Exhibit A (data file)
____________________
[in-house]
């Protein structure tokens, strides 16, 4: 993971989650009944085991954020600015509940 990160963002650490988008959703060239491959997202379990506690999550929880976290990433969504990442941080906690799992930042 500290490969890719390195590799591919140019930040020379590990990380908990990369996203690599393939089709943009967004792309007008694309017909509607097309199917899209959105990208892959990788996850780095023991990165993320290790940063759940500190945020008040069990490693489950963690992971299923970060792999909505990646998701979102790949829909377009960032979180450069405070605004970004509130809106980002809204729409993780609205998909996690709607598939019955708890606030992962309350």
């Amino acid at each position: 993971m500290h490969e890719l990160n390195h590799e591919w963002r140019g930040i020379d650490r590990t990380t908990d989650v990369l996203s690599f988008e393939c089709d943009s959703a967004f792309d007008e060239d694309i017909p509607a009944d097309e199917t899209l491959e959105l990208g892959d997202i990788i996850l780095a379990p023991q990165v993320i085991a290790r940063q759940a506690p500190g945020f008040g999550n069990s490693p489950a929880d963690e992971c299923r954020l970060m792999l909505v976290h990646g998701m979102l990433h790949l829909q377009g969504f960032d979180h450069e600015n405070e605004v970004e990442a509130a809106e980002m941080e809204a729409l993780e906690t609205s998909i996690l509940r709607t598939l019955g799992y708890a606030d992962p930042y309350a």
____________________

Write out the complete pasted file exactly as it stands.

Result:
[in-house]
């Protein structure tokens, strides 16, 4: 993971989650009944085991954020600015509940 990160963002650490988008959703060239491959997202379990506690999550929880976290990433969504990442941080906690799992930042 500290490969890719390195590799591919140019930040020379590990990380908990990369996203690599393939089709943009967004792309007008694309017909509607097309199917899209959105990208892959990788996850780095023991990165993320290790940063759940500190945020008040069990490693489950963690992971299923970060792999909505990646998701979102790949829909377009960032979180450069405070605004970004509130809106980002809204729409993780609205998909996690709607598939019955708890606030992962309350």
């Amino acid at each position: 993971m500290h490969e890719l990160n390195h590799e591919w963002r140019g930040i020379d650490r590990t990380t908990d989650v990369l996203s690599f988008e393939c089709d943009s959703a967004f792309d007008e060239d694309i017909p509607a009944d097309e199917t899209l491959e959105l990208g892959d997202i990788i996850l780095a379990p023991q990165v993320i085991a290790r940063q759940a506690p500190g945020f008040g999550n069990s490693p489950a929880d963690e992971c299923r954020l970060m792999l909505v976290h990646g998701m979102l990433h790949l829909q377009g969504f960032d979180h450069e600015n405070e605004v970004e990442a509130a809106e980002m941080e809204a729409l993780e906690t609205s998909i996690l509940r709607t598939l019955g799992y708890a606030d992962p930042y309350a």